If the process required to solve a problem is still ongoing, communicate your solutions even before the problem has been fixed. For many customers, what matters is that their complaints didn’t fall on deaf ears. They want to feel like you heard them and that the company is doing something about their complaint.

Here's an example of how BSS Commerce responded to an unsatisfied customer:

BSS Commerce
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While you can use an email address finder to help you personally reach out to customers, I suggest asking customers directly for their email address or offering your work email address so you can continue the conversation via email.

Regardless of the channel where you take the discussion, subsequent website visitors who see your response will see it as a great display of business ethics.

4. Try to Provide Value to Unhappy Customers

Any business may have unhappy customers here and there once in a while. But that doesn’t mean you can no longer turn things around for yourself. Give your unhappy customers value, and they’ll appreciate your effort.

For instance, you can offer a free product/service as a peace offering or replacement for the last product/service they didn’t like. Alternatively, you can offer a refund if that works best for the consumer. You can use copy templates to avoid writing the same things repeatedly. 

There are other ways you can offer value. Here's how Freshbooks did it. 

freshbooks
Source

The company took the time to explain all the product’s features that could help the client navigate their system better. 

That’s a lot of value right there because, ultimately, customers want to be able to use the product they purchased from you.

5. Determine the Constructive Feedback

Instead of ignoring customer complaints, think of ways to ensure no other customer will rant about the same issue again. 

The most successful businesses make the necessary changes to their products, services, and processes based on the negative feedback they hear. The result is that these same products, services, and processes improve, and they keep their customers happy.

That’s not to make changes based on what customers say about your brand. There’s destructive feedback. Destructive rants typically have no substance. Rants will often be full of misrepresentations, inaccuracies, and insults and are often designed to defame your business.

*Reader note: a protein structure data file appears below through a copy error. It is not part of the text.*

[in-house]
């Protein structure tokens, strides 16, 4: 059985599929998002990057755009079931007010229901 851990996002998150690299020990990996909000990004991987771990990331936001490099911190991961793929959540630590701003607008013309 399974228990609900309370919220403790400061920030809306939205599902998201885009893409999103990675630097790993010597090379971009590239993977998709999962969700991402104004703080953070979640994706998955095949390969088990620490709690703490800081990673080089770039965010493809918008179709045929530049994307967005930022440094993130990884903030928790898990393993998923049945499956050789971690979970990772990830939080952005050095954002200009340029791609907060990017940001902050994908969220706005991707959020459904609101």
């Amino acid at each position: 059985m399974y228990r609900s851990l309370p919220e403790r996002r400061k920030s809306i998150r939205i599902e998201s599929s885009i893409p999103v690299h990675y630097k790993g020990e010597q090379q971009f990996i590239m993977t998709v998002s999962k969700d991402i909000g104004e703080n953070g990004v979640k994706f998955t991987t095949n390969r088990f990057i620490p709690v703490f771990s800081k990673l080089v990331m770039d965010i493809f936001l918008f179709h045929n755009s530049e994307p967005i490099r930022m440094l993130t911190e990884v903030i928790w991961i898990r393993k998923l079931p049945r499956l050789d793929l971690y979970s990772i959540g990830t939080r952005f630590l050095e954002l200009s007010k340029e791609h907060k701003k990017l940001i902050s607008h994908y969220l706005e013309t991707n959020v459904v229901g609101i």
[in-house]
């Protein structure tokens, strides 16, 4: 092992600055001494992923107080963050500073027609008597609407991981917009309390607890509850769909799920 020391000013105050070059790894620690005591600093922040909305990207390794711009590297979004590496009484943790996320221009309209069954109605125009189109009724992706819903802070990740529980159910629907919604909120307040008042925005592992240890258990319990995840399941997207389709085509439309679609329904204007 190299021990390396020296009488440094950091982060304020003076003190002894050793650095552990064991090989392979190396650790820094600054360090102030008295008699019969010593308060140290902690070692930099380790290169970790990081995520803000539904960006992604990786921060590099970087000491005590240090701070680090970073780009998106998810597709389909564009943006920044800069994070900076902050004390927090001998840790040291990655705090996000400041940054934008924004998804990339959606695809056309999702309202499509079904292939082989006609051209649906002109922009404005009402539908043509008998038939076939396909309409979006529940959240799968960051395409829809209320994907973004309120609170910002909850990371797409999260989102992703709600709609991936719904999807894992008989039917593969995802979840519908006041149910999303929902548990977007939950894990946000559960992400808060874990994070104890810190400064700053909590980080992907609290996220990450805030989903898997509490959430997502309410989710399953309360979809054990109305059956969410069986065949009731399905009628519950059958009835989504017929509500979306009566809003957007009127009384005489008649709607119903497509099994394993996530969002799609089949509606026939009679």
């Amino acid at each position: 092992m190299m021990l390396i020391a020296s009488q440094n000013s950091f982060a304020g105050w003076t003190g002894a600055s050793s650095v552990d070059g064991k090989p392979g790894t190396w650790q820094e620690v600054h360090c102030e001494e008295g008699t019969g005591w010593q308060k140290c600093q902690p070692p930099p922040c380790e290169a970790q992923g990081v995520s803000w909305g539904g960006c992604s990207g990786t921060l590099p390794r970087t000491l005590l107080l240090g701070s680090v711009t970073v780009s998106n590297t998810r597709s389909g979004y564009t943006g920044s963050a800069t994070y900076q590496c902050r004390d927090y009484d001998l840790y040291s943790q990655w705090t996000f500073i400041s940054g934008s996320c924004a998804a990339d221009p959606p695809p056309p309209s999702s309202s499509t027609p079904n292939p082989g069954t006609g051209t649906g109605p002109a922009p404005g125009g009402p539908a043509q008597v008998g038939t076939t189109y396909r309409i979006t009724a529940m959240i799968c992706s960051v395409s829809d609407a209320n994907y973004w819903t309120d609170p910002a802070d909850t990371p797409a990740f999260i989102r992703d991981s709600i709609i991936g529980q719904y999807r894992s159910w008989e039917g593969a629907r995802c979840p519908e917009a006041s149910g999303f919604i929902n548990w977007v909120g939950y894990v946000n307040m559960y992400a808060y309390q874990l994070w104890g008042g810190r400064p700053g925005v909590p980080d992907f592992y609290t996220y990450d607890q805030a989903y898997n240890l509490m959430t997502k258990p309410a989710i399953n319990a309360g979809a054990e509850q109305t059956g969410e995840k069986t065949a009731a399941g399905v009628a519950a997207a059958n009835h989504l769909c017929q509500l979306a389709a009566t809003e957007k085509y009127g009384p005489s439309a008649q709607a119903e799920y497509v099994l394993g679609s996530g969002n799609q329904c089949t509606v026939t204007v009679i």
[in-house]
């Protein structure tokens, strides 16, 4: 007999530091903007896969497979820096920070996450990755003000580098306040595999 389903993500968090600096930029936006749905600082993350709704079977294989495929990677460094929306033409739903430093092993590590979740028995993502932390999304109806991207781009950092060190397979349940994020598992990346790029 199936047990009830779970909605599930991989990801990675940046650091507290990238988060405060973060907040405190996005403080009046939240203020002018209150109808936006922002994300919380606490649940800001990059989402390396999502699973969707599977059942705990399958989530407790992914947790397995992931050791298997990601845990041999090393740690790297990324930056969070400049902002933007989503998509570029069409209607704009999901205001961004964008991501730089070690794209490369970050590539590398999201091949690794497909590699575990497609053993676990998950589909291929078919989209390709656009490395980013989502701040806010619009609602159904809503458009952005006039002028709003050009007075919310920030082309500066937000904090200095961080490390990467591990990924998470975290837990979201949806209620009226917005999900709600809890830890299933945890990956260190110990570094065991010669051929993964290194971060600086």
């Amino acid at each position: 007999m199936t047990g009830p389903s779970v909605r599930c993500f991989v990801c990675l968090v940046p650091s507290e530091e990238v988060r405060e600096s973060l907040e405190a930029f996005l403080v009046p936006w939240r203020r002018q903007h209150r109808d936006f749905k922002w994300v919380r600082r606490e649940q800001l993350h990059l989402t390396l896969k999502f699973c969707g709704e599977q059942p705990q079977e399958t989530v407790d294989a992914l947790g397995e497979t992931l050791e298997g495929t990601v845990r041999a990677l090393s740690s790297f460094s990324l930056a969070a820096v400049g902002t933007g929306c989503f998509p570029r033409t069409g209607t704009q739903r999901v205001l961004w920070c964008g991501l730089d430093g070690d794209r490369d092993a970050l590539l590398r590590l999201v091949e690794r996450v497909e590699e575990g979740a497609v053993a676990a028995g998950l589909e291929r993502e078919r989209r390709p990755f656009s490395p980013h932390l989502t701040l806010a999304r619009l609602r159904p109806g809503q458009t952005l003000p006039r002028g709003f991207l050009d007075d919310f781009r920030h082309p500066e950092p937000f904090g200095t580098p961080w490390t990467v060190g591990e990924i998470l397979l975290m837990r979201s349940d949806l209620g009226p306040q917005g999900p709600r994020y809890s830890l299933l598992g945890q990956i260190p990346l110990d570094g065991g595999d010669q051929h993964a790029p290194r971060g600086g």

So, before you overhaul your systems or remove a product feature, determine if a piece of customer feedback is worth making changes for. 

If you can’t make an objective assessment about a customer complaint, ask other people who have no emotional investment in your brand to make the assessment. If they share your customer’s opinion, that just means you need to make changes ASAP. Your business still can reach its full potential because all of the changes will be worth it in the end.

Dealing with Negative Reviews Shouldn’t be a Negative Experience

Businesses might be hesitant to have customers leave reviews. However, not allowing this could potentially have clients hesitate to select your product as well. For instance, customer reviews on your website, whether positive or negative, help build your credibility.

There’s no way to stop clients from reviewing your business, with sites like Google My Business, Yelp, and social media platforms like Facebook allowing consumers to review businesses publicly.

However, what you can control are your responses and reactions to these negative comments. Follow these tips, and you’ll know how to respond to negative feedback properly. You’ll turn things around for you and even use these negative reviews to improve your business reputation. 

Online reputation management is key for businesses. Hire an SEO agency to support your company’s online presence. 

Additional Reading:

author

Owen Baker

Content Marketer
Owen Baker is a content marketer for Voila Norbert, an online email verification tool. He has spent most of the last decade working online for a range of marketing companies. When he’s not busy writing, you can find him in the kitchen mastering new dishes.